[John] Bardeen proposed that the electrons affected by the field were not free inside the silicon, but were trapped at the surface in what he called surface states. Thus the application of an electric field would not significantly affect the number of free charge carriers in the semiconductor. Other scientists, including Shockley himself, had previously suggested the possibility of surface states at the free surface of a solid, but no one had realized the importance of this phenomenon to the properties of semiconductors.
Armed with an improved theory, the researchers continued their experiments in an attempt to find “a way to neutralize the surface states so that a useful field effect amplifier could be built.” In one such experiment,
two contacts were placed quite close together on a germanium crystal. (Figure 1). It does not matter here just why this particular experiment was performed. What is significant is that it was not performed with the hope of observing the most important result it yielded.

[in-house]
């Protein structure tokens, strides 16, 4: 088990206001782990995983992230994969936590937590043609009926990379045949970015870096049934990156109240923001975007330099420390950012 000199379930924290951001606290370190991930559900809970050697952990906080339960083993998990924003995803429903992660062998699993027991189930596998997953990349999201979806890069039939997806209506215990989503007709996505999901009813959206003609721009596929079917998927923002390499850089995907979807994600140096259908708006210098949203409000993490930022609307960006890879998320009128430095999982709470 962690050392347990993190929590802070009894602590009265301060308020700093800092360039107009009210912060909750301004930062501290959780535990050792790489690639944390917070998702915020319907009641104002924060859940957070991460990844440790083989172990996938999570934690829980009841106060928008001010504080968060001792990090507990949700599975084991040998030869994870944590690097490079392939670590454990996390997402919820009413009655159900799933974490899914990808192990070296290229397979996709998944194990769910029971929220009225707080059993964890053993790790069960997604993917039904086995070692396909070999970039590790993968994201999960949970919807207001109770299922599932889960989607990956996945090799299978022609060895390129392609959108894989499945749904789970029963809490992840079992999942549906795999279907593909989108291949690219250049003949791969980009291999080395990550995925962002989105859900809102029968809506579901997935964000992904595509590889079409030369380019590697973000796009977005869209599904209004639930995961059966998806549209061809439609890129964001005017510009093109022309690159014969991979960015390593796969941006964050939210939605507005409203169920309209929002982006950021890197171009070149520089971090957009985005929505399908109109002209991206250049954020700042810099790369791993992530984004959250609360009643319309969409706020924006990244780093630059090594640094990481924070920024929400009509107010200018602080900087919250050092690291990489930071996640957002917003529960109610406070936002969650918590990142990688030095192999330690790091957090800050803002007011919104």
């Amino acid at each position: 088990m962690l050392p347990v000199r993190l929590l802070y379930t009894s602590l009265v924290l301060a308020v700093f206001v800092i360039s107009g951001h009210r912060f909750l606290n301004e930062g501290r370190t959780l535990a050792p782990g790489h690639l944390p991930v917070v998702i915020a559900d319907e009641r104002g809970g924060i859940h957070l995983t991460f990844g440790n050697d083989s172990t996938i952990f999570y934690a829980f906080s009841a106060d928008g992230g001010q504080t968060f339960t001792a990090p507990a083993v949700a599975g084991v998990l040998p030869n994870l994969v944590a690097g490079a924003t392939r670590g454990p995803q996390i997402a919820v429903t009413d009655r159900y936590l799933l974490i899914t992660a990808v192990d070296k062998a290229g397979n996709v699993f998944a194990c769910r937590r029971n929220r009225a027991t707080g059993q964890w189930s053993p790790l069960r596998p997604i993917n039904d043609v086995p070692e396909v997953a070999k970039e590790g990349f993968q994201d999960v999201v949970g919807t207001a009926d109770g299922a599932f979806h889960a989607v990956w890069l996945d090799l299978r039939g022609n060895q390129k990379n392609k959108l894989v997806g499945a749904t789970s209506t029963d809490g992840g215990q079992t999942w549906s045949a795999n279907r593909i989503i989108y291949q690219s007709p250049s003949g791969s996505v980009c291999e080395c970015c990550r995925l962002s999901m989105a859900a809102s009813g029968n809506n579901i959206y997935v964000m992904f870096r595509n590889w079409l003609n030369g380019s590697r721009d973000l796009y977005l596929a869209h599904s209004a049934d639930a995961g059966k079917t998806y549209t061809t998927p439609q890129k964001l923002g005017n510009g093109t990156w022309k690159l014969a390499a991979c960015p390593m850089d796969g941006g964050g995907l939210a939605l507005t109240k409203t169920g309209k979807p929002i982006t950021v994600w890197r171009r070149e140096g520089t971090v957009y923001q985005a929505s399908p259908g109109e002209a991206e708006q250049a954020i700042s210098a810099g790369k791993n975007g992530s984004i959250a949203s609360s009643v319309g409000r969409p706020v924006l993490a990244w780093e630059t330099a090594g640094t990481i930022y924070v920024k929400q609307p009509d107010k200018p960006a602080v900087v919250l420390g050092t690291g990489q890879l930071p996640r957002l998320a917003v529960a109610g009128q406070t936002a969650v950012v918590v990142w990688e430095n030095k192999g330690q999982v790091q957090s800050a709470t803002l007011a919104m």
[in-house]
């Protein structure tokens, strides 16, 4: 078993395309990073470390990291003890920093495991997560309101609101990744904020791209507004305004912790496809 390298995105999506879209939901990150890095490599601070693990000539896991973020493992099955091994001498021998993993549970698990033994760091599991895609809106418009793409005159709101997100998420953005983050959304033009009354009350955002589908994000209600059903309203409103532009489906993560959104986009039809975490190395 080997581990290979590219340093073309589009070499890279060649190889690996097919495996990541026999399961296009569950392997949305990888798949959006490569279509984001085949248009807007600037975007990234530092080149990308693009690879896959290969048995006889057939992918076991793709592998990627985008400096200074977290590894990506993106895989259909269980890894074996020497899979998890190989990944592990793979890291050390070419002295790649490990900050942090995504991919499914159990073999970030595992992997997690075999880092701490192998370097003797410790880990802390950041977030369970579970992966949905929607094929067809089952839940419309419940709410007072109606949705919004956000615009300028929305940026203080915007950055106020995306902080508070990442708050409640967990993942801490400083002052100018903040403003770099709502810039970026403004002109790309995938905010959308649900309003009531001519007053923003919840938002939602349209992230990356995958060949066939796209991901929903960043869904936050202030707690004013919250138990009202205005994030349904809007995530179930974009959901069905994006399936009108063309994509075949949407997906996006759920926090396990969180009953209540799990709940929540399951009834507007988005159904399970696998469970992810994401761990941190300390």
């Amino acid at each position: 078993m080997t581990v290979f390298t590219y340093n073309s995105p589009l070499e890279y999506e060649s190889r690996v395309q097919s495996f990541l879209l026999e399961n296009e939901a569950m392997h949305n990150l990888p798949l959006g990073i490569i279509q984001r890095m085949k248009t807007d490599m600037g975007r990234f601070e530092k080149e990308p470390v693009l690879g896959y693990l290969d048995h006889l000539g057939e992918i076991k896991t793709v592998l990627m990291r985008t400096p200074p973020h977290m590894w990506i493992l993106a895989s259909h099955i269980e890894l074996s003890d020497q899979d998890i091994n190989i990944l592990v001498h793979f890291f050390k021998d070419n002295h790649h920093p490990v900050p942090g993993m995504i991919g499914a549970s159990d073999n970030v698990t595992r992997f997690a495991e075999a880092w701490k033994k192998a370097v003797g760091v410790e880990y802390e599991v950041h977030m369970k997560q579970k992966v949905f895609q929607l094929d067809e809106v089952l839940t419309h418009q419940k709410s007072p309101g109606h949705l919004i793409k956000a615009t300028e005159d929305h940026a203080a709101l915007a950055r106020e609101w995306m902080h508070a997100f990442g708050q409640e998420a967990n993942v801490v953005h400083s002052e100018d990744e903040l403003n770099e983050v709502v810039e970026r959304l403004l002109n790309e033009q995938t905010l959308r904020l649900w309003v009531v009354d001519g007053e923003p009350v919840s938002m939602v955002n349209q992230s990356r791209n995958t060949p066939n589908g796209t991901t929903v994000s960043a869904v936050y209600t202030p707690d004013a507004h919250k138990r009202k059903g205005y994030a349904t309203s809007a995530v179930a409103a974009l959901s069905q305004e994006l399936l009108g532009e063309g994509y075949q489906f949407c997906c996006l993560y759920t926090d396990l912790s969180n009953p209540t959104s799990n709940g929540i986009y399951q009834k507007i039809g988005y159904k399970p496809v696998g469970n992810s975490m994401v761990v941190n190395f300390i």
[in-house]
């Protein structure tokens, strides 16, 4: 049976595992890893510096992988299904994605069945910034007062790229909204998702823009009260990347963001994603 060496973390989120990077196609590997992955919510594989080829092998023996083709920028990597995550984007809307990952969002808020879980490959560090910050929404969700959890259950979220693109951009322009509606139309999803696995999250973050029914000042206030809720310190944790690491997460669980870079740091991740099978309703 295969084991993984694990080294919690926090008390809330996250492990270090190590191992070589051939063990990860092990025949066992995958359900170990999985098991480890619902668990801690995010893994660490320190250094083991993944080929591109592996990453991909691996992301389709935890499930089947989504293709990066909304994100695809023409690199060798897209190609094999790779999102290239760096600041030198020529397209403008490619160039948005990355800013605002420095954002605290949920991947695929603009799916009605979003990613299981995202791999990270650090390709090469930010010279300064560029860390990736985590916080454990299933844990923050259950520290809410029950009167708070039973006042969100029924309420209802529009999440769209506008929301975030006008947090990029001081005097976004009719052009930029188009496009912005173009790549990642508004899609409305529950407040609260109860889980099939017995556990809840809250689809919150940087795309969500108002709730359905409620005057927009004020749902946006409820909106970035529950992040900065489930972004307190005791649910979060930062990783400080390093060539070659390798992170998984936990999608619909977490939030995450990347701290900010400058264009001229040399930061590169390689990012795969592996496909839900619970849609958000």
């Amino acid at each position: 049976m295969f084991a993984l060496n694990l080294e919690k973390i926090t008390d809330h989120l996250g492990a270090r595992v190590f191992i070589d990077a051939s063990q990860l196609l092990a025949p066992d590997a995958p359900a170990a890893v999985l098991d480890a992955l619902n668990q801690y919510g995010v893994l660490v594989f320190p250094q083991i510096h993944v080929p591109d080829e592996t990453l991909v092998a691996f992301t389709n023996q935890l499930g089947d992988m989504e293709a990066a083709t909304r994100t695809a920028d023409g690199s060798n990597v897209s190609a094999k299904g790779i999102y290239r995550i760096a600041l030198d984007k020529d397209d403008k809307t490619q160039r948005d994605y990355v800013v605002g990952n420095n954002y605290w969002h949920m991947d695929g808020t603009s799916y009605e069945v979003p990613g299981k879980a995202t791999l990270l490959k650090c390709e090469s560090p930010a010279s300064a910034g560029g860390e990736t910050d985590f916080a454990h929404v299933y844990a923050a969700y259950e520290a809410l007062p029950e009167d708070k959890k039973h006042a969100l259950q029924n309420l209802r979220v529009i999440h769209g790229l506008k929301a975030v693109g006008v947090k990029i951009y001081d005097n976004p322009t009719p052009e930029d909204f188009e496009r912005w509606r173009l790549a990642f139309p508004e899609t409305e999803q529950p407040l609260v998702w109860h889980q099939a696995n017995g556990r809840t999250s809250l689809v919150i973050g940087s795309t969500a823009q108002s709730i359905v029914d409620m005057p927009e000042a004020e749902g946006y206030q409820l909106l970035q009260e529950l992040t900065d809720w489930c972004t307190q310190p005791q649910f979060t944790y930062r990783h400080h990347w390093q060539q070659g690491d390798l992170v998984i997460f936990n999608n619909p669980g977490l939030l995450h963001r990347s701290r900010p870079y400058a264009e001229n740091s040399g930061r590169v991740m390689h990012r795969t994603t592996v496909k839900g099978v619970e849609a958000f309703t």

The result it yielded was an amplification effect—exactly what the researchers were trying to achieve—but through a different mechanism than they were expecting. This was not a field effect amplifier. It became known as the “point contact” transistor. But how did it work? In the first instance, new theory was needed to explain an experimental failure. Now, new theory was needed to explain an unexpected success.
By this time it was understood that there were two types of semiconductors. Negative or “n-type” semiconductors have an excess of electrons; the motion of the extra electrons through them carries the current. Positive or “p-type” semiconductors have empty spots where electrons could be, but aren’t, called “holes”. As electrons jump backwards to fill the holes, the effect is the same as that of a positive charge moving forwards, and so we speak of the holes as “moving” and “carrying” charge.
What was not fully appreciated at the time was that it is also possible for electrons to flow through p-type semiconductors, and conversely for holes to “flow” through n-type. This part of the theory, a phenomenon known as “minority carriers”, explained the working of the point-contact transistor: holes were flowing between the two contacts.